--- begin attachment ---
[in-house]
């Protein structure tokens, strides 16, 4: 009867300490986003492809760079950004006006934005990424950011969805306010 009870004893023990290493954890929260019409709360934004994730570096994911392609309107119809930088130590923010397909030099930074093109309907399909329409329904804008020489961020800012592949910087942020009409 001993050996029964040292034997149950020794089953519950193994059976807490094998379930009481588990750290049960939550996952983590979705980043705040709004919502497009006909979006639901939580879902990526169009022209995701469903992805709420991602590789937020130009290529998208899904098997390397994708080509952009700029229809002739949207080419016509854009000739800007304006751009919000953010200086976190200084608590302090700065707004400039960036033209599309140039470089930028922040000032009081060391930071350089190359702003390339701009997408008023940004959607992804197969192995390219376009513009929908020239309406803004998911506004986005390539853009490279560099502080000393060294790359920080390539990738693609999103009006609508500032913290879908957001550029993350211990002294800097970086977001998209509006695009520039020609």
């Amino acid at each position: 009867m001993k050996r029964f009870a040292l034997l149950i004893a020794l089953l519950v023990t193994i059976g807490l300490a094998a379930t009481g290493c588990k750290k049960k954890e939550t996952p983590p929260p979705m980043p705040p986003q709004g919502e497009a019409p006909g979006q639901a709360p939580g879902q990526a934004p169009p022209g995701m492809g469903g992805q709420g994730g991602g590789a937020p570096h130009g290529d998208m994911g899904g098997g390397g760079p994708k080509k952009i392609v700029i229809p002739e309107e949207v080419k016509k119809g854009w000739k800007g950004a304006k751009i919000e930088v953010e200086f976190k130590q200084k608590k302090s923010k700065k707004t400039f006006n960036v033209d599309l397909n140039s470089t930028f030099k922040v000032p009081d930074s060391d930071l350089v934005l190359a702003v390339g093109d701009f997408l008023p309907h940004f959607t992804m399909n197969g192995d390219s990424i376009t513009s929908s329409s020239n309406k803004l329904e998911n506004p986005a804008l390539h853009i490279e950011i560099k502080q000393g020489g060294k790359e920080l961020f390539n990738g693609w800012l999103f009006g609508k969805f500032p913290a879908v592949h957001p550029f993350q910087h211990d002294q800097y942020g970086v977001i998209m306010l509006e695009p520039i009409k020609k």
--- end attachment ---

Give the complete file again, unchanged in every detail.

[in-house]
């Protein structure tokens, strides 16, 4: 009867300490986003492809760079950004006006934005990424950011969805306010 009870004893023990290493954890929260019409709360934004994730570096994911392609309107119809930088130590923010397909030099930074093109309907399909329409329904804008020489961020800012592949910087942020009409 001993050996029964040292034997149950020794089953519950193994059976807490094998379930009481588990750290049960939550996952983590979705980043705040709004919502497009006909979006639901939580879902990526169009022209995701469903992805709420991602590789937020130009290529998208899904098997390397994708080509952009700029229809002739949207080419016509854009000739800007304006751009919000953010200086976190200084608590302090700065707004400039960036033209599309140039470089930028922040000032009081060391930071350089190359702003390339701009997408008023940004959607992804197969192995390219376009513009929908020239309406803004998911506004986005390539853009490279560099502080000393060294790359920080390539990738693609999103009006609508500032913290879908957001550029993350211990002294800097970086977001998209509006695009520039020609």
């Amino acid at each position: 009867m001993k050996r029964f009870a040292l034997l149950i004893a020794l089953l519950v023990t193994i059976g807490l300490a094998a379930t009481g290493c588990k750290k049960k954890e939550t996952p983590p929260p979705m980043p705040p986003q709004g919502e497009a019409p006909g979006q639901a709360p939580g879902q990526a934004p169009p022209g995701m492809g469903g992805q709420g994730g991602g590789a937020p570096h130009g290529d998208m994911g899904g098997g390397g760079p994708k080509k952009i392609v700029i229809p002739e309107e949207v080419k016509k119809g854009w000739k800007g950004a304006k751009i919000e930088v953010e200086f976190k130590q200084k608590k302090s923010k700065k707004t400039f006006n960036v033209d599309l397909n140039s470089t930028f030099k922040v000032p009081d930074s060391d930071l350089v934005l190359a702003v390339g093109d701009f997408l008023p309907h940004f959607t992804m399909n197969g192995d390219s990424i376009t513009s929908s329409s020239n309406k803004l329904e998911n506004p986005a804008l390539h853009i490279e950011i560099k502080q000393g020489g060294k790359e920080l961020f390539n990738g693609w800012l999103f009006g609508k969805f500032p913290a879908v592949h957001p550029f993350q910087h211990d002294q800097y942020g970086v977001i998209m306010l509006e695009p520039i009409k020609k």